Identifying the 4 Buying Behavior Styles to Sell More Effectively

 Identifying the 4 Buying Behavior Styles to Sell More Effectively | The Brooks Group

[Don’t miss the downloadable version of the Behavior Style Communication Guidelines at the end of this post!]

Today’s buyers are more informed and have less time to give to salespeople than ever before. Combine that with the increasingly complex decision-making process, and your salespeople are left with a very narrow opportunity to make a positive connection with a potential buyer.

That’s why it’s a must for salespeople to be able to quickly identify the buying behavior style of their prospects—and adapt their approach to match.

The fact is, people make purchasing decisions differently.

If your salespeople don’t recognize this, and instead use the same approach with every person they call on, they’re losing out on a large number of business opportunities.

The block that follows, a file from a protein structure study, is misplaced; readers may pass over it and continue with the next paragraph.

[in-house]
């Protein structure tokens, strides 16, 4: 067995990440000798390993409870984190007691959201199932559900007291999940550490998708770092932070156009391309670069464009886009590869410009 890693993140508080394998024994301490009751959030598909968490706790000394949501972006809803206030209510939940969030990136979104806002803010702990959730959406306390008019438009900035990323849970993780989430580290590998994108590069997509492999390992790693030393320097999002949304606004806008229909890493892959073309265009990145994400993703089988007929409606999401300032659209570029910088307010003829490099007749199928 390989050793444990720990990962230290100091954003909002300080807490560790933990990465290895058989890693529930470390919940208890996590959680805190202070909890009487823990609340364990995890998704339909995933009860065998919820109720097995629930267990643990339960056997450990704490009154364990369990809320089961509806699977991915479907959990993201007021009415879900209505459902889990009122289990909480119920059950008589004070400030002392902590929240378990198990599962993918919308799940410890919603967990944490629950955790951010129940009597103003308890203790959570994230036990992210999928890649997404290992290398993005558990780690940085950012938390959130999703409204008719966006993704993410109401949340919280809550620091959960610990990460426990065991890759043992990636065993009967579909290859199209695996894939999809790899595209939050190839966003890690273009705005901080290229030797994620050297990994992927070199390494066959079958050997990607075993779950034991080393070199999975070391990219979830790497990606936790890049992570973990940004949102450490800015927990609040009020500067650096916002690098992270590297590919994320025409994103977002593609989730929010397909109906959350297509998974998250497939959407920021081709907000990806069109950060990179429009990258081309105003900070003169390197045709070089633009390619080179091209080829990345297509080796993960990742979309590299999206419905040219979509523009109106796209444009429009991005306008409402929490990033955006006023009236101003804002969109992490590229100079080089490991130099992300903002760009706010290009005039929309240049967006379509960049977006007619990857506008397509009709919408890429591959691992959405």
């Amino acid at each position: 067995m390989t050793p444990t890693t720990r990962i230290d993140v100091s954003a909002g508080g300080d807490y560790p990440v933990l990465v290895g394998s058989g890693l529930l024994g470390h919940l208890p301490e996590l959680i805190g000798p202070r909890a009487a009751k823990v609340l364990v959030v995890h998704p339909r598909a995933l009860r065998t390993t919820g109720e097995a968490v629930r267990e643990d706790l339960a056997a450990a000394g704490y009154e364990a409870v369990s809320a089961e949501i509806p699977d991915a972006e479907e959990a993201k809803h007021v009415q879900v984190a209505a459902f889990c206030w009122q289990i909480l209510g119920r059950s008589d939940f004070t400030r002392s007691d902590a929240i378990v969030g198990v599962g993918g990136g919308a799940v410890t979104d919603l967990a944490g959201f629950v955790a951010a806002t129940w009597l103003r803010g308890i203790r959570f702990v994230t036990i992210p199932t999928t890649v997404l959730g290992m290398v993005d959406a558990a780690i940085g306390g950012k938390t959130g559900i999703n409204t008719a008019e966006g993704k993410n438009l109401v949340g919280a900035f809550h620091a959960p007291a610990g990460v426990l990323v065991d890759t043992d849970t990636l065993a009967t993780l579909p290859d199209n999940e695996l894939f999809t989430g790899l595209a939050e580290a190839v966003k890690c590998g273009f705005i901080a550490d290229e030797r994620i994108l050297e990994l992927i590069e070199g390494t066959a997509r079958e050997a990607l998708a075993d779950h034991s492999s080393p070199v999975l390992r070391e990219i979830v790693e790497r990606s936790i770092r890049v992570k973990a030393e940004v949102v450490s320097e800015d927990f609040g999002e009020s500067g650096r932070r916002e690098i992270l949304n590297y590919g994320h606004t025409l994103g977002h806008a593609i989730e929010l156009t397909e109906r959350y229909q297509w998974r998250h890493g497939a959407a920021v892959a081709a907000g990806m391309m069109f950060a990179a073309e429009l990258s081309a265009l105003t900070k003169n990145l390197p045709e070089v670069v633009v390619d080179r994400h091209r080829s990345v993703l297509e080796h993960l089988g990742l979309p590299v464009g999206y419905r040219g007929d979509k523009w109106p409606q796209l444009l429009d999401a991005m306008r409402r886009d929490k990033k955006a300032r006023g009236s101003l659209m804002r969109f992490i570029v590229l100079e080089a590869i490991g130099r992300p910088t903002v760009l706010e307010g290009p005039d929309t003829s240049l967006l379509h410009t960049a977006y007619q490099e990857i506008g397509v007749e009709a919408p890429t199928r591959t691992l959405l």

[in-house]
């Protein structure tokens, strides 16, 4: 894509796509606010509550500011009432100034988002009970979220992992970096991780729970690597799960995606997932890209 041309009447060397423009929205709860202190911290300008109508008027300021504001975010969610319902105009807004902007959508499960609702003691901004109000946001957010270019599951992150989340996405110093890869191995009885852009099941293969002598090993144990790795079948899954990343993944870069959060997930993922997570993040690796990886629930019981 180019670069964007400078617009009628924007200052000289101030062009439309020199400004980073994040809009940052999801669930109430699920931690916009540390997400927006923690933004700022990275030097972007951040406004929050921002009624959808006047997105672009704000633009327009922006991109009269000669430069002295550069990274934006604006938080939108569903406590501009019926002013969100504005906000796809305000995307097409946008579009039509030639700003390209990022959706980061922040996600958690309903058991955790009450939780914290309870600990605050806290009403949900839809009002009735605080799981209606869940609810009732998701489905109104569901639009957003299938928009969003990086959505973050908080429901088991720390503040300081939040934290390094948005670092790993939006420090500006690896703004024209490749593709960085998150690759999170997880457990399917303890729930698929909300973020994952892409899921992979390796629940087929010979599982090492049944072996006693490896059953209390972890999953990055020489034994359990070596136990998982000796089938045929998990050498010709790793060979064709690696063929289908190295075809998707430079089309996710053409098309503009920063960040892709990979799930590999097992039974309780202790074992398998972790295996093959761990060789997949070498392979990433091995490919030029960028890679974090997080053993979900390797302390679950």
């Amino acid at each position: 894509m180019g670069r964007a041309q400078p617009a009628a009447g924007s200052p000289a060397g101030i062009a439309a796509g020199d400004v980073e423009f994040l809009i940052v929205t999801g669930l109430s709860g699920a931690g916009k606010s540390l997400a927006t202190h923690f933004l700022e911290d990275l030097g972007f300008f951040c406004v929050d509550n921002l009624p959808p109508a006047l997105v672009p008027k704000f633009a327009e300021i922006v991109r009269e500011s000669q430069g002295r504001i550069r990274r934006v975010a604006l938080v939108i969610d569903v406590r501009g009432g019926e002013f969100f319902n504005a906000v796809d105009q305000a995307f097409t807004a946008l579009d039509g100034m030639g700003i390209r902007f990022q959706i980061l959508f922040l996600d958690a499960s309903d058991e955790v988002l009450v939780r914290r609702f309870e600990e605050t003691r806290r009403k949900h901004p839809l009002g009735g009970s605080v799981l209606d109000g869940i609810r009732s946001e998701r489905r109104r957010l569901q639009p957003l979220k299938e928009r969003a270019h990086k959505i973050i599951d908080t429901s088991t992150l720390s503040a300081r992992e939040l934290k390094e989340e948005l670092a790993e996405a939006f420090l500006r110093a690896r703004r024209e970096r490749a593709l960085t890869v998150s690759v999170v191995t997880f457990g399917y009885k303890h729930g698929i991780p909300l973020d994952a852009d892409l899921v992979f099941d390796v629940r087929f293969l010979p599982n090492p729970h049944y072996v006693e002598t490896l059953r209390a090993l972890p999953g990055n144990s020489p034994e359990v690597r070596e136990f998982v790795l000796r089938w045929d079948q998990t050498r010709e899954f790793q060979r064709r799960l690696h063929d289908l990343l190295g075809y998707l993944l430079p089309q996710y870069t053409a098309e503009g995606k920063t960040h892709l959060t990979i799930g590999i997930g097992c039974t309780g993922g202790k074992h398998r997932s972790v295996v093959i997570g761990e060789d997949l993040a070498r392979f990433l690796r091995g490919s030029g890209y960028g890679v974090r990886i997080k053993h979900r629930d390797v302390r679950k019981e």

Research shows that prospects are more likely to buy when they unconsciously trust and feel at ease with a salesperson. But building trust and rapport looks different with each buyer behavior style, so let’s review what each of the 4 styles look like:

The 4 Common Buyer Behavior Styles

Your salespeople can identify an individual’s buying behavior style using the world famous DISC assessment. The tool classifies behavior into four personality types with common behavioral characteristics and attitudes.

“D” Types

Dominance, or Doer types are direct and to the point. They typically have fast-paced speech and a strong personality. They tend to think in terms of the bottom line and often have a quicker, more impulsive decision-making style.

How to improve communication with “D” types:

  • Minimize features – maximize benefits
  • Focus on how your product or service can help them reach their goals
  • Listen closely so they feel they’re being heard
  • Ask specific, targeted questions and don’t waste their time
  • Keep a fast pace to match theirs
  • Give direct answers without a lot of “fluff”

“I” Types